Another important process aspect of the invention is the conservation of titanium nitride which would otherwise be lost to oxidation during the process of coating hot glass with TiN according to such high-temperature procedures as are illustrated by the process disclosed in U.S. Pat. No. 4,535,000. In such a procedure, and assuming the titanium nitride film would take about 20 seconds to move 10 feet from the exit of the tin float bath to the tin oxide over coating, then about 100 to 150 angstroms of the top surface of titanium oxide could be oxidized to titanium oxide. Such a loss of TiN can often be tolerated or compensated for. But, it introduces a wholly unnecessary variable into the process.
The tin oxide is of particular value in avoiding the above-described loss of nitride during the coating operation. Such conversion of nitride to oxide also introduces another variable into the product and may result in color variations in product as it is subjected to post-coating annealing and tempering. The tin oxide offers particular value in protecting the newly-formed TiN from oxidation during annealing and tempering operations at temperatures exceeding 800° F. and, typically between 1000° and 1200° F.
Consequently, the overcoating of the nitride with tin oxide is advantageously carried out in the nonoxidizing atmosphere of the tin bath structure in which the glass sheet to be coated is formed. This procedure allows the required amount of nitride to be used more efficiently as a solar shield and to be deposited more rapidly because no significant allowance need be made for oxidation.
In this application there is described a preferred embodiment of the invention and suggested various alternatives and modifications thereof, but it is to be understood that these are not intended to be exhaustive and that other changes and modifications can be made within the scope of the invention. These suggestions herein are selected and included for the purposes of illustration in order that others skilled in the art will more fully understand the invention and the principles thereof and will be able to modify it and embody it in a variety of forms, each as may be best suited to the condition of a particular case.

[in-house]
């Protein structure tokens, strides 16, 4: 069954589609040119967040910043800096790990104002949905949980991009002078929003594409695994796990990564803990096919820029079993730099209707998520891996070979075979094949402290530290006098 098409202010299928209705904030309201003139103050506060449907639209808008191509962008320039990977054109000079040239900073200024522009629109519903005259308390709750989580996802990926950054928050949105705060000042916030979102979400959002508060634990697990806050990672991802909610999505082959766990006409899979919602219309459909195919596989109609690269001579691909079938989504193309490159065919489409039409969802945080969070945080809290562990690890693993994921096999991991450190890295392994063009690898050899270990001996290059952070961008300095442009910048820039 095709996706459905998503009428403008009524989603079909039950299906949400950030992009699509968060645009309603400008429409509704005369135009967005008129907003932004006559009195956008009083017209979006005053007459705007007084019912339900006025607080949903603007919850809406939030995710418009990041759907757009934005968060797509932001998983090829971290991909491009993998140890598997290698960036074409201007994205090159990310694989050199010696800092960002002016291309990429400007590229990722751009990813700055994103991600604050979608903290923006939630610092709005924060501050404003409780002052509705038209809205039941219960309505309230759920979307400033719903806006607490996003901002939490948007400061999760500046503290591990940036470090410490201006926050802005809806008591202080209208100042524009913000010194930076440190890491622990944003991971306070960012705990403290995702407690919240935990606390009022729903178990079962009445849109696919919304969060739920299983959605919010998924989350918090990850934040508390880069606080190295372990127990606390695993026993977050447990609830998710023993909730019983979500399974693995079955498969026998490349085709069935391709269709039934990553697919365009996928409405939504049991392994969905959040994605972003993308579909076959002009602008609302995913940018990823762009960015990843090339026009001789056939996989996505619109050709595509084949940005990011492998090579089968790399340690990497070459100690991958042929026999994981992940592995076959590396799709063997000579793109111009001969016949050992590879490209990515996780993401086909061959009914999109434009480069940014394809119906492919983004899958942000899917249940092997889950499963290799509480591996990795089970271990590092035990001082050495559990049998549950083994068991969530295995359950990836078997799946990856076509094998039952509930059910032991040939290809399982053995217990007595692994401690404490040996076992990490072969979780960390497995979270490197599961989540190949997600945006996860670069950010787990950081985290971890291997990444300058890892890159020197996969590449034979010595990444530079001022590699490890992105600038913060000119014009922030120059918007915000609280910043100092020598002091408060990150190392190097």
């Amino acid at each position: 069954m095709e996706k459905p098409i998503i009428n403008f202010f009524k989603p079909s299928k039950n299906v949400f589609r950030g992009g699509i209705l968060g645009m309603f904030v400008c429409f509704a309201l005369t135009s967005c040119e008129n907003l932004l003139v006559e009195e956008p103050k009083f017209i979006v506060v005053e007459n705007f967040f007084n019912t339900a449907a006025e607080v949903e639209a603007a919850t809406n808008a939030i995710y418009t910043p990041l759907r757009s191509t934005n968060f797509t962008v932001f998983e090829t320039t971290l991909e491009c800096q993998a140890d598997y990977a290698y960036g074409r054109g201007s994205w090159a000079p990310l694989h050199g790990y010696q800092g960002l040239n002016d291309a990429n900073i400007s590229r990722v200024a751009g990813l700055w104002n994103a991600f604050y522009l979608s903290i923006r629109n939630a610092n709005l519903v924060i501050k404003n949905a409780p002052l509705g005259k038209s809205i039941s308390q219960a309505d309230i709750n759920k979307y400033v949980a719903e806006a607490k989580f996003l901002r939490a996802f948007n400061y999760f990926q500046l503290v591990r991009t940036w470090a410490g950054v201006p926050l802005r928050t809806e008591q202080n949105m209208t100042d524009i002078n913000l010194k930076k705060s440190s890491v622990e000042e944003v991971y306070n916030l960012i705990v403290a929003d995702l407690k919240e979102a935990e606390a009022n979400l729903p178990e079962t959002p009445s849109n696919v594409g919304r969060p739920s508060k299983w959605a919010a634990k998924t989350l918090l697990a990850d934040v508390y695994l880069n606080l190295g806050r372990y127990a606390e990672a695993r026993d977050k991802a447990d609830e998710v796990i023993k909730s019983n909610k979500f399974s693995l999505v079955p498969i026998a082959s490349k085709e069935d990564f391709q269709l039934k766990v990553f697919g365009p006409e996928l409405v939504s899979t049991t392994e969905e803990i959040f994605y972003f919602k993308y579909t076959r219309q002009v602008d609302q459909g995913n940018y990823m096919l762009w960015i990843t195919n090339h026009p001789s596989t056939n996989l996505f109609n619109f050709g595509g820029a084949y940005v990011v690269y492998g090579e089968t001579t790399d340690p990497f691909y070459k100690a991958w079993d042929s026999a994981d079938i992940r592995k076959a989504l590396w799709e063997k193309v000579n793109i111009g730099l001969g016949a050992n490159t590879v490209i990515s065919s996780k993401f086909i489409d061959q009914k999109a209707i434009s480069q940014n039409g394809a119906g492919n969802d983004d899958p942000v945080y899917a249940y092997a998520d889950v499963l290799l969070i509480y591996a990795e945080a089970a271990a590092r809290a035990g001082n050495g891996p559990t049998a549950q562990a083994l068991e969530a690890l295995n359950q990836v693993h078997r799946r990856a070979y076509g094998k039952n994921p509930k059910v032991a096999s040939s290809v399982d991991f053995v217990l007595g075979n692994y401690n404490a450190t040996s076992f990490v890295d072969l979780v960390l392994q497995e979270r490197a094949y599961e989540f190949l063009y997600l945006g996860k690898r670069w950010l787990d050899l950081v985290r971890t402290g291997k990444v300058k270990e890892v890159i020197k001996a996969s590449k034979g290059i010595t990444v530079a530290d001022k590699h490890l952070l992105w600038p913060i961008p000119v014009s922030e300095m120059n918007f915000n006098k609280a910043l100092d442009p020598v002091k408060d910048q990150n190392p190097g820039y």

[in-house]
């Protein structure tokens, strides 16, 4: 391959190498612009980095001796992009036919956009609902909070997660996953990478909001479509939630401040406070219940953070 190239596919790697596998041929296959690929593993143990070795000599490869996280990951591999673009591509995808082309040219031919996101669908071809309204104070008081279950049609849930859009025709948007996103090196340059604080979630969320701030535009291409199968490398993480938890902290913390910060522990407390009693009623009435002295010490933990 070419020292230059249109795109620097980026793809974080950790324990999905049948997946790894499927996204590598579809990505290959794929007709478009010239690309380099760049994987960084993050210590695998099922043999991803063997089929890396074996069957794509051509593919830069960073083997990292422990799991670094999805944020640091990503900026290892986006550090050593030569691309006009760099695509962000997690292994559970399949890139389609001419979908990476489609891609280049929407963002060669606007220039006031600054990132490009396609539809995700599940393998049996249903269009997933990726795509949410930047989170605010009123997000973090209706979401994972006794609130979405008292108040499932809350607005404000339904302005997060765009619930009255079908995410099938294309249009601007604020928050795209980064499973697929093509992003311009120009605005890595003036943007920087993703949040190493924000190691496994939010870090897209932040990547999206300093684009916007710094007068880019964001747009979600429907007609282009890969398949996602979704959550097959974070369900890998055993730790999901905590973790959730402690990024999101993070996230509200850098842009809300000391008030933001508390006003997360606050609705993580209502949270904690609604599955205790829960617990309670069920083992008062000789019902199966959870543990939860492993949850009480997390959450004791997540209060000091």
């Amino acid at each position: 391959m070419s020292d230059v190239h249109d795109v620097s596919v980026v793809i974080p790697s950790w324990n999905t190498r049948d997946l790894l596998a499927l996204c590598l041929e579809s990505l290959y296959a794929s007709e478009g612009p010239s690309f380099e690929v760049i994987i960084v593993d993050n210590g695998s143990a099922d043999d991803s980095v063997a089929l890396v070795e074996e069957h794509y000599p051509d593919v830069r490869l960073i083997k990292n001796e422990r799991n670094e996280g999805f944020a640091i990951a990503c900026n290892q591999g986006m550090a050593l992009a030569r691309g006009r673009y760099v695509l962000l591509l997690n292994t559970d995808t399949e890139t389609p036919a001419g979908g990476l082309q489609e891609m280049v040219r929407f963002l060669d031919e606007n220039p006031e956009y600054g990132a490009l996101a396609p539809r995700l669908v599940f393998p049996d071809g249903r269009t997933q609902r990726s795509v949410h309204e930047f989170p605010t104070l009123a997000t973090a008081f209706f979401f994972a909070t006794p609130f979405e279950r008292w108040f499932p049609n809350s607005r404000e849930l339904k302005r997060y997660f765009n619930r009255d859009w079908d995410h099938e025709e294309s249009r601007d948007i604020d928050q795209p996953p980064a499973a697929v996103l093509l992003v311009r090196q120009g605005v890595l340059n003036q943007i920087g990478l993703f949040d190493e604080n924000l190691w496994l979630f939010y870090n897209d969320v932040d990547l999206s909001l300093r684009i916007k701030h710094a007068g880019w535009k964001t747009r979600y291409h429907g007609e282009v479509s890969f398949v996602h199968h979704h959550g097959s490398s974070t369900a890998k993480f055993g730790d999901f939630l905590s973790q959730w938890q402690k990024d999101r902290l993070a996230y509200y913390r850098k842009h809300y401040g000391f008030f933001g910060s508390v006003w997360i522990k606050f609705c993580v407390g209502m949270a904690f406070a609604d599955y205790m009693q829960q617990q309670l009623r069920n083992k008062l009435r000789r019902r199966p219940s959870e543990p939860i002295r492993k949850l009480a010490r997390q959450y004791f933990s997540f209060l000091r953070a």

FIGS. 1 and 2 illustrate schematically specific embodiments of the invention.
FIG. 1 illustrates a transparent solar-shield product 8 suitable for use as architectural glass and comprising a soda lime glass substrate 10, a coating of about 1500 angstroms TiN 12, and a coating of 400 angstroms of fluorine-doped tin oxide 14.
FIG. 2 illustrates another solar-shield product 20. The glass 10 is coated with 500 angstroms of fluorine-doped tin oxide (layer 22), 700 angstroms of TiN (layer 24) and 400 angstroms of tin oxide (layer 26). The coatings are achieved using reactant systems known in the art, i.e., those described in U.S. Pat. Nos. 4,535,000 and 4,265,974 for TiN and SnO2 respectively.
The titanium nitride deposited on the glass of FIGS. 1 and 2 is deposited according to the process described in U.S. Pat. No. 4,535,000. The tin oxide, is a fluorine-doped oxide and deposited according to the process described in U.S. Pat. No. 4,146,657.
The structure according to FIG. 1 was modified by replacing the tin oxide with silicon oxide, in one instance, and aluminum oxide in another instance. Both of these oxides were good protective coatings.
It is also to be understood that the following claims are intended to cover all of the generic and specific features of the invention herein described and all statements of the scope of the invention which might be said to fall therebetween.
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|U.S. Classification||428/432, 65/60.2, 65/60.53, 65/60.1, 65/60.51|
|International Classification||C03C17/34, G02B1/10|
|Cooperative Classification||C03C17/3435, G02B1/105, G02B1/14|
|European Classification||G02B1/10B, C03C17/34D4B|
|Feb 2, 1988||CC||Certificate of correction|
|Feb 25, 1991||FPAY||Fee payment|
Year of fee payment: 4
|Nov 2, 1994||FPAY||Fee payment|
Year of fee payment: 8
|Feb 3, 1999||FPAY||Fee payment|
Year of fee payment: 12